First announced in 2021, Australian airline Bonza will finally take to the skies in 2023, after securing regulatory approval last week. The soon-to-launch carrier’s aim is to open up routes to more of the country’s regional destinations, flying 27 routes to 17 locations, and offer low-cost fares in the process.
Unfortunately for some, passengers will only be able to book flights on the airline’s app or through a registered local travel agent.
On Thursday 12 January, Bonza CEO Tim Jordan announced that the airline had received its Air Operator Certificate (AOC) from the Civil Aviation Safety Authority (CASA).
“This is a historic moment for Australian aviation as we get ready to launch the first high-capacity airline in more than 15 years, and the country’s only independent low-cost carrier,” Mr Jordan said. “With the approval from CASA, 2023 is set to be the year of seeing more of your own backyard for less.”
Bonza will start by offering flights from its Sunshine Coast base – with flights from Melbourne, where its second base will be, set to follow.
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Within Queensland, Bonza passengers will be able to fly from the airline’s hub to Cairns, Townsville, the Whitsunday coast, Mackay, Rockhampton, Gladstone, Bundaberg and Toowoomba Wellcamp.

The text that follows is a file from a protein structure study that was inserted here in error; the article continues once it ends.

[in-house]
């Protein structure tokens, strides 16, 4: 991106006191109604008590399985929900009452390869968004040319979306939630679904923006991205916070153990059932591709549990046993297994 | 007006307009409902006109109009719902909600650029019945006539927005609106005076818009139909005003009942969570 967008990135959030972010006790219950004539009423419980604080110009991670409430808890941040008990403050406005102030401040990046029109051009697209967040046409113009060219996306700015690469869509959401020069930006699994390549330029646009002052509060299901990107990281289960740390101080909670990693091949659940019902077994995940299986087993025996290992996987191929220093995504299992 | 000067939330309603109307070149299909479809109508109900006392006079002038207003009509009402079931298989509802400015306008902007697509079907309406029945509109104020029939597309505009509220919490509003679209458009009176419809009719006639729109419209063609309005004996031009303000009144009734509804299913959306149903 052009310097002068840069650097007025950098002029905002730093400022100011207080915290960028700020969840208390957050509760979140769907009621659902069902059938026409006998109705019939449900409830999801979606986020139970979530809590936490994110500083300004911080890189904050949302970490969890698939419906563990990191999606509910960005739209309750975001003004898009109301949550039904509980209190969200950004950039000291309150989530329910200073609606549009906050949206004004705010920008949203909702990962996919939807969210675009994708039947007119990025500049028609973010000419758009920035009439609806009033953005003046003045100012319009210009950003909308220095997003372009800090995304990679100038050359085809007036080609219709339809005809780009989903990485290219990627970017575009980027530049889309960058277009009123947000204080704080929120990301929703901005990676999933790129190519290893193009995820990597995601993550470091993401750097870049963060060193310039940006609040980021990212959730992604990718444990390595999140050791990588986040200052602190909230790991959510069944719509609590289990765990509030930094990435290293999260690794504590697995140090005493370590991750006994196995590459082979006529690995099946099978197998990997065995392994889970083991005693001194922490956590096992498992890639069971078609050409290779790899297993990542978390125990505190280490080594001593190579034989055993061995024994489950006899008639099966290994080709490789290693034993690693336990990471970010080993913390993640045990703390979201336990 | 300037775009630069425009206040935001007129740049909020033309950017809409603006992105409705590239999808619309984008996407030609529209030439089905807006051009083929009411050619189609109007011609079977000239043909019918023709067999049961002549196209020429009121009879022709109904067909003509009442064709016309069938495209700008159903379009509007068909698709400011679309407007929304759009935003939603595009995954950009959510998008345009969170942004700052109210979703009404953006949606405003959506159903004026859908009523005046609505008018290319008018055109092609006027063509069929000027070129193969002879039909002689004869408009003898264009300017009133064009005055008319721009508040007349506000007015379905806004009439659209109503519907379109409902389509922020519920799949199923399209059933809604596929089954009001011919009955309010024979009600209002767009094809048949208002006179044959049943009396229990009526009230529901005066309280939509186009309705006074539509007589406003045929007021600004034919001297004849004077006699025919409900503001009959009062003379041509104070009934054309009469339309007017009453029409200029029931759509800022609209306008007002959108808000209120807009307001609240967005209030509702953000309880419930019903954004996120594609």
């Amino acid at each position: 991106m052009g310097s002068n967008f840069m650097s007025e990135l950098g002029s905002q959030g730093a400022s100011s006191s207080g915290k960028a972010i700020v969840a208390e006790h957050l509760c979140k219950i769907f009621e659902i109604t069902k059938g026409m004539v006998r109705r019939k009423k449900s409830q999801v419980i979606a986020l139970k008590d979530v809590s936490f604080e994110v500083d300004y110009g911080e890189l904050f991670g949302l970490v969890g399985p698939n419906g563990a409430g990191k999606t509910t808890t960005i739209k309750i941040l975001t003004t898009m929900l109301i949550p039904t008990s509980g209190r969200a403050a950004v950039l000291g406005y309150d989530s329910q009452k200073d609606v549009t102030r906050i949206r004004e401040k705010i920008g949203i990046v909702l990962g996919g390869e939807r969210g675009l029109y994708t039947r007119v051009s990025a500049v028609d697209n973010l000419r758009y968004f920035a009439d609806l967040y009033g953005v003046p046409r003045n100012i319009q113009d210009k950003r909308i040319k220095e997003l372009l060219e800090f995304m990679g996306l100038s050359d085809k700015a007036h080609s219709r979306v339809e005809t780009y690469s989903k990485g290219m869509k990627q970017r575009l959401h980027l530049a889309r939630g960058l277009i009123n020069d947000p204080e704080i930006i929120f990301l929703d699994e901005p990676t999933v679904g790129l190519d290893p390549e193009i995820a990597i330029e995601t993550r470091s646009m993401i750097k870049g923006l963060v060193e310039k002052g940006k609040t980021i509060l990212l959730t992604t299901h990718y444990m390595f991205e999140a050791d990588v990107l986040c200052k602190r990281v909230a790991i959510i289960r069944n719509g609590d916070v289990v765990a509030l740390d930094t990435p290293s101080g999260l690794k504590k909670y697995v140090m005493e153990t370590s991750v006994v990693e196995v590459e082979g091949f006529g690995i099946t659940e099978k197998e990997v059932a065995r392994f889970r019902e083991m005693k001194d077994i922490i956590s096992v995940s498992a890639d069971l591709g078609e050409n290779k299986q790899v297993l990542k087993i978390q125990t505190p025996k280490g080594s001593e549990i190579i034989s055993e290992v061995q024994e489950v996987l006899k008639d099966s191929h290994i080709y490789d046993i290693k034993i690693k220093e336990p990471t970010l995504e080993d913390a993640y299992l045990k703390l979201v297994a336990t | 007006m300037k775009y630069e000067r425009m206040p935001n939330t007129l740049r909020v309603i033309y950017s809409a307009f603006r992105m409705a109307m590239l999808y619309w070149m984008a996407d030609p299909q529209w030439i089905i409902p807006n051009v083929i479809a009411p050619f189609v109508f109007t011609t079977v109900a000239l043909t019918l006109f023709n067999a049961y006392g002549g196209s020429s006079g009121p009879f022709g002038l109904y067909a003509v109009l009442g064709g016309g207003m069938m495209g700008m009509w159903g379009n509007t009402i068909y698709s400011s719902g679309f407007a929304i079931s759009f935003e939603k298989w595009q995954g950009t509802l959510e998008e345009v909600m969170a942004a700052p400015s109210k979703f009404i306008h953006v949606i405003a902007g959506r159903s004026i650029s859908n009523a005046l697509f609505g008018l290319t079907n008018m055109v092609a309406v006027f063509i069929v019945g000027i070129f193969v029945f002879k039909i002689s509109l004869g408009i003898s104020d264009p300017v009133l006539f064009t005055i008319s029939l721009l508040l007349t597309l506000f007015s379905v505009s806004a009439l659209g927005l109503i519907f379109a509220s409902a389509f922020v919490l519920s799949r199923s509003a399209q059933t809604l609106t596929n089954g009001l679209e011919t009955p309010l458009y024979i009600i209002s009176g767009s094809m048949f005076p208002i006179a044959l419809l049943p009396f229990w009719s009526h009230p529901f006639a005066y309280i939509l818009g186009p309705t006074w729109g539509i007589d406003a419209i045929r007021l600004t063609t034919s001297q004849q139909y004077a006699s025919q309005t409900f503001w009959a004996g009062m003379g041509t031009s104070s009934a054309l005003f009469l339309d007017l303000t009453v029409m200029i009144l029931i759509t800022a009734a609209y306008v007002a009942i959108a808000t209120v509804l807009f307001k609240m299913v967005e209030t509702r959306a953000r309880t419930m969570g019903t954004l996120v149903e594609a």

Interstate Bonza travellers can fly from the Sunshine Coast to Albury, Avalon, Coffs Harbour, Melbourne, Mildura, Newcastle, Port Macquarie and Tamworth.
Travellers catching a flight from Melbourne can fly directly to 10 destinations including Mildura, Bundaberg, Sunshine Coast and Port Macquarie.
Bonza will allow passengers to reach places they mightn’t have otherwise been able to fly to. The airline claims that 93 per cent of its routes aren’t currently served by any other airline – and 96 per cent of them don’t have a low-cost carrier.
The carrier plans to sell tickets as low as $50 for hour-long short-haul flights, with longer flights costing customers anywhere between $75 to $100. Fares won’t include baggage and seat selection, for which you’ll need to pay extra.
Bonza is launching with the backing of US private investment firm 777 Partners, which also has a hand in Canada’s Flair Airlines and the Southeast Asian-based Value Alliance. Its initial fleet of planes include three Boeing 737 Max-8s, affectionately named Shazza, Bazza and Sheila.
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Production of the model was recently halted after hardware and software issues resulted in two crashes and 300 deaths. However, the aircraft has since been reapproved for flying in 135 countries and is currently being used to fly in and out of Australia by various international airlines.
“The excitement for what we are about to deliver is palpable and the timing couldn’t be better,” Mr Jordan said.
“Demand for domestic travel is high and Aussies deserve for travel to be a basic right for many, not a luxury for the few.”
What do you think of Bonza? Are you happy to only be able to book flights through an app on your phone? Share your thoughts in the comments section below.